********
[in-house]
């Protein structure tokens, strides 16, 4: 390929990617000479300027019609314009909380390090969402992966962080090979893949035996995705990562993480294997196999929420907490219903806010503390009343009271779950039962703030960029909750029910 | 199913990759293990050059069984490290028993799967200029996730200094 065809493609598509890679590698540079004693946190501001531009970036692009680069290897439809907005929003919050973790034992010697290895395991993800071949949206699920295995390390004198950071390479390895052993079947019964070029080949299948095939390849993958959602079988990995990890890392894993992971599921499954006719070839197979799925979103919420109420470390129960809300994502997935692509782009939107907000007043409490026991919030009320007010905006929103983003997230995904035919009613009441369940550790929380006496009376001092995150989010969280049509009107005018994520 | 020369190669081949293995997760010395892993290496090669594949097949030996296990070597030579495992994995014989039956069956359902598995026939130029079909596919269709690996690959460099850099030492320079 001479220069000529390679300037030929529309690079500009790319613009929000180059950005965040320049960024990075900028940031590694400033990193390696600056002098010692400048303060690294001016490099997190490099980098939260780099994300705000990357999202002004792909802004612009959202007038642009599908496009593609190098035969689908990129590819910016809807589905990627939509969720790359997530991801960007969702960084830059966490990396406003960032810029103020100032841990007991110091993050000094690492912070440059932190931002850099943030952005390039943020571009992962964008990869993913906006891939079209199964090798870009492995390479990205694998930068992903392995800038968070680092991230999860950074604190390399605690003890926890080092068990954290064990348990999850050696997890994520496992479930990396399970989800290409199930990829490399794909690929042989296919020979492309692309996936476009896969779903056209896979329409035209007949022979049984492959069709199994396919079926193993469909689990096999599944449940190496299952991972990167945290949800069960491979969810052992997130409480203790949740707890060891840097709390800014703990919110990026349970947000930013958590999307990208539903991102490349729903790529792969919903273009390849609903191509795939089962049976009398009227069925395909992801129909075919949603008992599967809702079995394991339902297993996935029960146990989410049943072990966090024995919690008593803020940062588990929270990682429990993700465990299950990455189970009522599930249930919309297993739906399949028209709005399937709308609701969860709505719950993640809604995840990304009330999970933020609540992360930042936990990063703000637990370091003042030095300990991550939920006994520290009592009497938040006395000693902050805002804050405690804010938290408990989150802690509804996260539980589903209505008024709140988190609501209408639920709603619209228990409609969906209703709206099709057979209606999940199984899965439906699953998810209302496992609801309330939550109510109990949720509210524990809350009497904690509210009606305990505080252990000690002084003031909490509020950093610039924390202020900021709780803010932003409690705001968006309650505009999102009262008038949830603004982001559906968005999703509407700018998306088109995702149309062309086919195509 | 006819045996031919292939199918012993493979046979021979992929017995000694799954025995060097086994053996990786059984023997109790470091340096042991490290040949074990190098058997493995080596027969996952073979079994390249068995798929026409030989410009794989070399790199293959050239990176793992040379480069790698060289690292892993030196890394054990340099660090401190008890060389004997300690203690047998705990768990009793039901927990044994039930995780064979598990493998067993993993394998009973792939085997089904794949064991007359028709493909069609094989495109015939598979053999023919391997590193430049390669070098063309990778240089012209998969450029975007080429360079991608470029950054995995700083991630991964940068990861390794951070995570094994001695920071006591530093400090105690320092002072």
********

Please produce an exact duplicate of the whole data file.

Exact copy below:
[in-house]
């Protein structure tokens, strides 16, 4: 390929990617000479300027019609314009909380390090969402992966962080090979893949035996995705990562993480294997196999929420907490219903806010503390009343009271779950039962703030960029909750029910 | 199913990759293990050059069984490290028993799967200029996730200094 065809493609598509890679590698540079004693946190501001531009970036692009680069290897439809907005929003919050973790034992010697290895395991993800071949949206699920295995390390004198950071390479390895052993079947019964070029080949299948095939390849993958959602079988990995990890890392894993992971599921499954006719070839197979799925979103919420109420470390129960809300994502997935692509782009939107907000007043409490026991919030009320007010905006929103983003997230995904035919009613009441369940550790929380006496009376001092995150989010969280049509009107005018994520 | 020369190669081949293995997760010395892993290496090669594949097949030996296990070597030579495992994995014989039956069956359902598995026939130029079909596919269709690996690959460099850099030492320079 001479220069000529390679300037030929529309690079500009790319613009929000180059950005965040320049960024990075900028940031590694400033990193390696600056002098010692400048303060690294001016490099997190490099980098939260780099994300705000990357999202002004792909802004612009959202007038642009599908496009593609190098035969689908990129590819910016809807589905990627939509969720790359997530991801960007969702960084830059966490990396406003960032810029103020100032841990007991110091993050000094690492912070440059932190931002850099943030952005390039943020571009992962964008990869993913906006891939079209199964090798870009492995390479990205694998930068992903392995800038968070680092991230999860950074604190390399605690003890926890080092068990954290064990348990999850050696997890994520496992479930990396399970989800290409199930990829490399794909690929042989296919020979492309692309996936476009896969779903056209896979329409035209007949022979049984492959069709199994396919079926193993469909689990096999599944449940190496299952991972990167945290949800069960491979969810052992997130409480203790949740707890060891840097709390800014703990919110990026349970947000930013958590999307990208539903991102490349729903790529792969919903273009390849609903191509795939089962049976009398009227069925395909992801129909075919949603008992599967809702079995394991339902297993996935029960146990989410049943072990966090024995919690008593803020940062588990929270990682429990993700465990299950990455189970009522599930249930919309297993739906399949028209709005399937709308609701969860709505719950993640809604995840990304009330999970933020609540992360930042936990990063703000637990370091003042030095300990991550939920006994520290009592009497938040006395000693902050805002804050405690804010938290408990989150802690509804996260539980589903209505008024709140988190609501209408639920709603619209228990409609969906209703709206099709057979209606999940199984899965439906699953998810209302496992609801309330939550109510109990949720509210524990809350009497904690509210009606305990505080252990000690002084003031909490509020950093610039924390202020900021709780803010932003409690705001968006309650505009999102009262008038949830603004982001559906968005999703509407700018998306088109995702149309062309086919195509 | 006819045996031919292939199918012993493979046979021979992929017995000694799954025995060097086994053996990786059984023997109790470091340096042991490290040949074990190098058997493995080596027969996952073979079994390249068995798929026409030989410009794989070399790199293959050239990176793992040379480069790698060289690292892993030196890394054990340099660090401190008890060389004997300690203690047998705990768990009793039901927990044994039930995780064979598990493998067993993993394998009973792939085997089904794949064991007359028709493909069609094989495109015939598979053999023919391997590193430049390669070098063309990778240089012209998969450029975007080429360079991608470029950054995995700083991630991964940068990861390794951070995570094994001695920071006591530093400090105690320092002072």